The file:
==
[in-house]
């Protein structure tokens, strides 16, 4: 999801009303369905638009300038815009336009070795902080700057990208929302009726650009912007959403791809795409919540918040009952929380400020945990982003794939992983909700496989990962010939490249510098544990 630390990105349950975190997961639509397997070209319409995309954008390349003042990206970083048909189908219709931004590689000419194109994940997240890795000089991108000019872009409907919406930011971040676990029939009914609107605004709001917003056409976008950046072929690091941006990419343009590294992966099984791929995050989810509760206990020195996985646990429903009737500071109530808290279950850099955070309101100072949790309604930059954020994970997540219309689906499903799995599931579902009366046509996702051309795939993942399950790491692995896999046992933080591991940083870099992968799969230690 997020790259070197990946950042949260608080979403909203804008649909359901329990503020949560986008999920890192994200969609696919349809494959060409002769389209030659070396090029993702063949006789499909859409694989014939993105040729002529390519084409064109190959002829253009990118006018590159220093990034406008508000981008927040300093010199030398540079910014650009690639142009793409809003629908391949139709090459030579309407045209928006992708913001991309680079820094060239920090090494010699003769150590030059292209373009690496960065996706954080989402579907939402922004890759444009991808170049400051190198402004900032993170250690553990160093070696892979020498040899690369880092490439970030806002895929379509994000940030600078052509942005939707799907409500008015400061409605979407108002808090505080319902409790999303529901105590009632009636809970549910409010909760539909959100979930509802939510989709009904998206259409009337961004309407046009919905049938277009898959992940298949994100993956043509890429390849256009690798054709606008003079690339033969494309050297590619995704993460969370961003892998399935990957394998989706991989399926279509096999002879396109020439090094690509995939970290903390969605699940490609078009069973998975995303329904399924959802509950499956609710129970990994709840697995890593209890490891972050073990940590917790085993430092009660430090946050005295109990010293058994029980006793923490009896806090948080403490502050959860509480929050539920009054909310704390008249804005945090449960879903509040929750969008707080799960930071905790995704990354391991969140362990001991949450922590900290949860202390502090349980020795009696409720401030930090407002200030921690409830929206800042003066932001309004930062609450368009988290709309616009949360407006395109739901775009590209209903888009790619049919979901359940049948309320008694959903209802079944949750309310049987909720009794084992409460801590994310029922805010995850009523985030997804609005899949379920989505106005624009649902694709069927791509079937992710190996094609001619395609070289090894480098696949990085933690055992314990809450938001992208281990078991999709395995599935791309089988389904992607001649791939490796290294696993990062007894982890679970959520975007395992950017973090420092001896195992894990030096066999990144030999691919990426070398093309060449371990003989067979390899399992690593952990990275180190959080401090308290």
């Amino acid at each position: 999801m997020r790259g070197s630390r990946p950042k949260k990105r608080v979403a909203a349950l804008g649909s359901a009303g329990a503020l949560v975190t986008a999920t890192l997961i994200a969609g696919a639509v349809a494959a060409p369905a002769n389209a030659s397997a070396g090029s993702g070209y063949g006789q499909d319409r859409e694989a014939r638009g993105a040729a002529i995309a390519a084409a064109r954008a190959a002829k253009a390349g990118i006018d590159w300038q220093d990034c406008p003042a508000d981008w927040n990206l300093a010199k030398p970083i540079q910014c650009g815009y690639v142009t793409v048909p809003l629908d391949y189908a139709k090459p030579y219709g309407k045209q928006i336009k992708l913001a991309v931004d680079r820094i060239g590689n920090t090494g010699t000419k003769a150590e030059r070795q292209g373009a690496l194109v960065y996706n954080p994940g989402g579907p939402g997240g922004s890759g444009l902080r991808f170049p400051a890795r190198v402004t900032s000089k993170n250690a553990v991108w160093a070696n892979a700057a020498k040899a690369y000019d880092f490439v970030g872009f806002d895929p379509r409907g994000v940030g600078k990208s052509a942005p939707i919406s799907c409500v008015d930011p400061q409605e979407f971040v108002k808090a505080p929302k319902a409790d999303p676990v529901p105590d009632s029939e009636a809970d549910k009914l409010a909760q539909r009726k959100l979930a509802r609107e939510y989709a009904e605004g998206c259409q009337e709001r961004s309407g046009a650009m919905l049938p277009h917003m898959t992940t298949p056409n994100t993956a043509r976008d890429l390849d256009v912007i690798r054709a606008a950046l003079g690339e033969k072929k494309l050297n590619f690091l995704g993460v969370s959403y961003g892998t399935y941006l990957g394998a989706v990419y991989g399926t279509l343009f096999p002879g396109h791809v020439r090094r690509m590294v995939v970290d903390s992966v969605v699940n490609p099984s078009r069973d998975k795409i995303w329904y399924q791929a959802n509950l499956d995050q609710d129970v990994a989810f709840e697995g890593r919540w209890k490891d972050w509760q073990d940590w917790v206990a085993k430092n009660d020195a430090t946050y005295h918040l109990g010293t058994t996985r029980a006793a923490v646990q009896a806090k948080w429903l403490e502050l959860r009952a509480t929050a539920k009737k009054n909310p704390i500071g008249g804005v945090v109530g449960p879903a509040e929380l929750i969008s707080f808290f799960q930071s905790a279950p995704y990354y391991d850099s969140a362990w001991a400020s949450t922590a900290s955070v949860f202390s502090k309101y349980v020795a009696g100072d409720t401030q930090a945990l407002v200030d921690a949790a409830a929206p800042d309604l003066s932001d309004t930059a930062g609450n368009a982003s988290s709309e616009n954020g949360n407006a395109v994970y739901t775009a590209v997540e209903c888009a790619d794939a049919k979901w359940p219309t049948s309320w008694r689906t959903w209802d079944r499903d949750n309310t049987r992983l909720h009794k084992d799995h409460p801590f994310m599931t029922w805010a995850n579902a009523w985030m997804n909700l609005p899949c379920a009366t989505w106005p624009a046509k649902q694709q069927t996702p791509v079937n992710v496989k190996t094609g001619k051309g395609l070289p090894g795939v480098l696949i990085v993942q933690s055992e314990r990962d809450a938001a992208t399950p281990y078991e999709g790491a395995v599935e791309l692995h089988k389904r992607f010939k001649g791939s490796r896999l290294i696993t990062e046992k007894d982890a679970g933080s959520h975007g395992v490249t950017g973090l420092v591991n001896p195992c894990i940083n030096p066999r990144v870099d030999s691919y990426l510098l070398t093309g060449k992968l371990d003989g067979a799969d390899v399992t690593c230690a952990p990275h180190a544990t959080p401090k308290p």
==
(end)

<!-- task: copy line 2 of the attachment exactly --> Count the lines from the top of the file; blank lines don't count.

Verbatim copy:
């Protein structure tokens, strides 16, 4: 999801009303369905638009300038815009336009070795902080700057990208929302009726650009912007959403791809795409919540918040009952929380400020945990982003794939992983909700496989990962010939490249510098544990 630390990105349950975190997961639509397997070209319409995309954008390349003042990206970083048909189908219709931004590689000419194109994940997240890795000089991108000019872009409907919406930011971040676990029939009914609107605004709001917003056409976008950046072929690091941006990419343009590294992966099984791929995050989810509760206990020195996985646990429903009737500071109530808290279950850099955070309101100072949790309604930059954020994970997540219309689906499903799995599931579902009366046509996702051309795939993942399950790491692995896999046992933080591991940083870099992968799969230690 997020790259070197990946950042949260608080979403909203804008649909359901329990503020949560986008999920890192994200969609696919349809494959060409002769389209030659070396090029993702063949006789499909859409694989014939993105040729002529390519084409064109190959002829253009990118006018590159220093990034406008508000981008927040300093010199030398540079910014650009690639142009793409809003629908391949139709090459030579309407045209928006992708913001991309680079820094060239920090090494010699003769150590030059292209373009690496960065996706954080989402579907939402922004890759444009991808170049400051190198402004900032993170250690553990160093070696892979020498040899690369880092490439970030806002895929379509994000940030600078052509942005939707799907409500008015400061409605979407108002808090505080319902409790999303529901105590009632009636809970549910409010909760539909959100979930509802939510989709009904998206259409009337961004309407046009919905049938277009898959992940298949994100993956043509890429390849256009690798054709606008003079690339033969494309050297590619995704993460969370961003892998399935990957394998989706991989399926279509096999002879396109020439090094690509995939970290903390969605699940490609078009069973998975995303329904399924959802509950499956609710129970990994709840697995890593209890490891972050073990940590917790085993430092009660430090946050005295109990010293058994029980006793923490009896806090948080403490502050959860509480929050539920009054909310704390008249804005945090449960879903509040929750969008707080799960930071905790995704990354391991969140362990001991949450922590900290949860202390502090349980020795009696409720401030930090407002200030921690409830929206800042003066932001309004930062609450368009988290709309616009949360407006395109739901775009590209209903888009790619049919979901359940049948309320008694959903209802079944949750309310049987909720009794084992409460801590994310029922805010995850009523985030997804609005899949379920989505106005624009649902694709069927791509079937992710190996094609001619395609070289090894480098696949990085933690055992314990809450938001992208281990078991999709395995599935791309089988389904992607001649791939490796290294696993990062007894982890679970959520975007395992950017973090420092001896195992894990030096066999990144030999691919990426070398093309060449371990003989067979390899399992690593952990990275180190959080401090308290």